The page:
It is as gripping as a thriller, except that this isn’t fiction but cold, spine-tingling reality, with a worthy purpose running through it. This is Cobain’s route to find some understanding — even some closure — for us all in the morally bewildering underground war between Republicans and Unionists, with British Army soldiers caught in the middle, that split the benighted province for decades.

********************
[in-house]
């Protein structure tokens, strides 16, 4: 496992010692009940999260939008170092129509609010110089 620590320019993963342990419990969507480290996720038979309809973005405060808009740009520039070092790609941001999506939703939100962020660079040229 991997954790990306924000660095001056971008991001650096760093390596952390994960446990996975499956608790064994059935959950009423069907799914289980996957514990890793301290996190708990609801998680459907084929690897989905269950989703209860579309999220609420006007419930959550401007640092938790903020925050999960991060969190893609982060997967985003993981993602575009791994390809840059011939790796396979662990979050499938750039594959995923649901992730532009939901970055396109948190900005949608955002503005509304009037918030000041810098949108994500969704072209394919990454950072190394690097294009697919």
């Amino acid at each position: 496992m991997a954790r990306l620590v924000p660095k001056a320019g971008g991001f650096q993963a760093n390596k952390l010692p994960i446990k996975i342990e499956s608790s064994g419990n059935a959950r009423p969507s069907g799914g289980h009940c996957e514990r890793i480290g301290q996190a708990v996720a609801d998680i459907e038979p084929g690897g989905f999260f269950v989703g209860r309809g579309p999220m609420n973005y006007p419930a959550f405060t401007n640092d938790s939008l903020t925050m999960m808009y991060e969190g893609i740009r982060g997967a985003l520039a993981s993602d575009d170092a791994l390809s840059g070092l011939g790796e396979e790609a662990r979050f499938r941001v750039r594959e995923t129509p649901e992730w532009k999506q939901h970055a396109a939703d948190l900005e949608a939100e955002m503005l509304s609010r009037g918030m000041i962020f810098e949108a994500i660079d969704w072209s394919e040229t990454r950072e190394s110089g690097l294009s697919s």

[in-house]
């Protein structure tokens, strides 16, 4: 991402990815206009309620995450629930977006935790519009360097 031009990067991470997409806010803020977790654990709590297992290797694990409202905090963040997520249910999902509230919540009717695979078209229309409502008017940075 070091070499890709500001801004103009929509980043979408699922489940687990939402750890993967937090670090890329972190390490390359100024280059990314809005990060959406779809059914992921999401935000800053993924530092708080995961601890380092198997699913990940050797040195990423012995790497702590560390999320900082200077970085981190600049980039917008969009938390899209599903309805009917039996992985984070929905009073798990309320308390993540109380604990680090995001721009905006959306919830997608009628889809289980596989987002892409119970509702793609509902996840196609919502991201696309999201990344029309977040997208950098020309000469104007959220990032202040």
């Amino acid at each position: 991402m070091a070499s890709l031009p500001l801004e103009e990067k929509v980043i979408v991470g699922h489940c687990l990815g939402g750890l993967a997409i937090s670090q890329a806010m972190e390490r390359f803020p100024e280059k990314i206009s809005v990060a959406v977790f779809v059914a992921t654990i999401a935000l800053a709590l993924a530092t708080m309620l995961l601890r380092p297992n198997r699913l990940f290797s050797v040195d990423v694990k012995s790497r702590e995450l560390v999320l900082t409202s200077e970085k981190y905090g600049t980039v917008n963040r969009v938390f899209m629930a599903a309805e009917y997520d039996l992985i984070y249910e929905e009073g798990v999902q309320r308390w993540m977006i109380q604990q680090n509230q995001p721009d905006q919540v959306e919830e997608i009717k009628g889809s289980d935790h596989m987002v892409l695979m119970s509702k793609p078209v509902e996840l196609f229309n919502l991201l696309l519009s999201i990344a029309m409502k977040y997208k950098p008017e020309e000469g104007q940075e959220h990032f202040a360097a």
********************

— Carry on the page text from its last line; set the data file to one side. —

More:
Throughout, his style is brisk and his tone level-headed, the violence he chronicles often evoked through spartan, but chillingly descriptive, detail. Of the aftermath of the IRA bombing of the La Mon hotel restaurant, which happened on 17 February 1978, just a few months before the murder of Millar McAllister, he writes: “Twelve people, including three married couples, died in the blast. All were Protestant. The dead were so badly burned and shrivelled by the flames that firemen thought initially that some of them were children.” Hell is in the details.